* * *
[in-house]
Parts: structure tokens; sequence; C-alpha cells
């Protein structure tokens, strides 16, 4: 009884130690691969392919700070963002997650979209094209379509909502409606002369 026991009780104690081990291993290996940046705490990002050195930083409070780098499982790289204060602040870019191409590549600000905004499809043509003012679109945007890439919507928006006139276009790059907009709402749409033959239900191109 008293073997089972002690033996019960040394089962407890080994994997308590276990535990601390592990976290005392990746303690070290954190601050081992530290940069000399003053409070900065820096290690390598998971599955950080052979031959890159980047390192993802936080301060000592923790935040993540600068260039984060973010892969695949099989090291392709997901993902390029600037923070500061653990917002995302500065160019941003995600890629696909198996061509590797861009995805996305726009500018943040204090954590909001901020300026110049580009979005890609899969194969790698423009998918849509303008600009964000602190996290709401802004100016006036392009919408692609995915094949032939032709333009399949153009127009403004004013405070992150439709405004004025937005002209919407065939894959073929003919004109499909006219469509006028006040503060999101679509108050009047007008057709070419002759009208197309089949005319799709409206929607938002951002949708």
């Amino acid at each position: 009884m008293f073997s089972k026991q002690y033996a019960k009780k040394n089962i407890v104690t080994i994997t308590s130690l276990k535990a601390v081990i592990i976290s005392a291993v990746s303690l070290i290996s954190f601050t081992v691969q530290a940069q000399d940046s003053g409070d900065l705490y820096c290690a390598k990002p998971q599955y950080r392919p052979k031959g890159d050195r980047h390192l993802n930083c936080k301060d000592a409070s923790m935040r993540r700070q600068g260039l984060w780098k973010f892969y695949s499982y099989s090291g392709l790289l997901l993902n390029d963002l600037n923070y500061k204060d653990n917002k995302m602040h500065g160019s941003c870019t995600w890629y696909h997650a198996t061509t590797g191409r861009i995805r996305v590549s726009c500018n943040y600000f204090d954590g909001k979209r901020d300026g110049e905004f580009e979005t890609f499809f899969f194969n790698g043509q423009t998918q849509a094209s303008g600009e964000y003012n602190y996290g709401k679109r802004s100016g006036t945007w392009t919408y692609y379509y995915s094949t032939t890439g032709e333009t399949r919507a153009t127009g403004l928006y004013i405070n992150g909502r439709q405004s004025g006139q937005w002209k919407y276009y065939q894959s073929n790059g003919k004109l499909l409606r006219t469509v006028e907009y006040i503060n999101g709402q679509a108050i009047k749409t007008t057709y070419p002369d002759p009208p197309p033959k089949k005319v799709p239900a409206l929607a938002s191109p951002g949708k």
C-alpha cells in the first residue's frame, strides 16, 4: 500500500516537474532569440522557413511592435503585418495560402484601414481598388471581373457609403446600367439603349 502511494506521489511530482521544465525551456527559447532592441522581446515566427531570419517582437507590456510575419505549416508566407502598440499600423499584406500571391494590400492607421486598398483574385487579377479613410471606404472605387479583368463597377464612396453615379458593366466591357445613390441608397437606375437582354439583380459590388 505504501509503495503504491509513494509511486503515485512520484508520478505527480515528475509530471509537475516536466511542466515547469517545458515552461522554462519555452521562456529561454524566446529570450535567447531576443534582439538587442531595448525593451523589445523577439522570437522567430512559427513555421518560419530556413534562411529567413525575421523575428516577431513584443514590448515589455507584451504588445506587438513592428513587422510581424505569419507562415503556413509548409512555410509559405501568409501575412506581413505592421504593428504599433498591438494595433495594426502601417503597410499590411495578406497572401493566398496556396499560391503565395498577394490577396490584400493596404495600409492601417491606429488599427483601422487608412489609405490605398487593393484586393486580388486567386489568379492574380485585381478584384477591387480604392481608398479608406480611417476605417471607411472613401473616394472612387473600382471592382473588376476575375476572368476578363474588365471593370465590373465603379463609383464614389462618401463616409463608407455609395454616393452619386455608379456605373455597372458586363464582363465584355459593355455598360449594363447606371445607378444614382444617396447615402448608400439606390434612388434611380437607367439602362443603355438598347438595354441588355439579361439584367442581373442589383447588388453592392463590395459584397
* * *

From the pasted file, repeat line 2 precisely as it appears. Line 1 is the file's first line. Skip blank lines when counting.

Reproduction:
Parts: structure tokens; sequence; C-alpha cells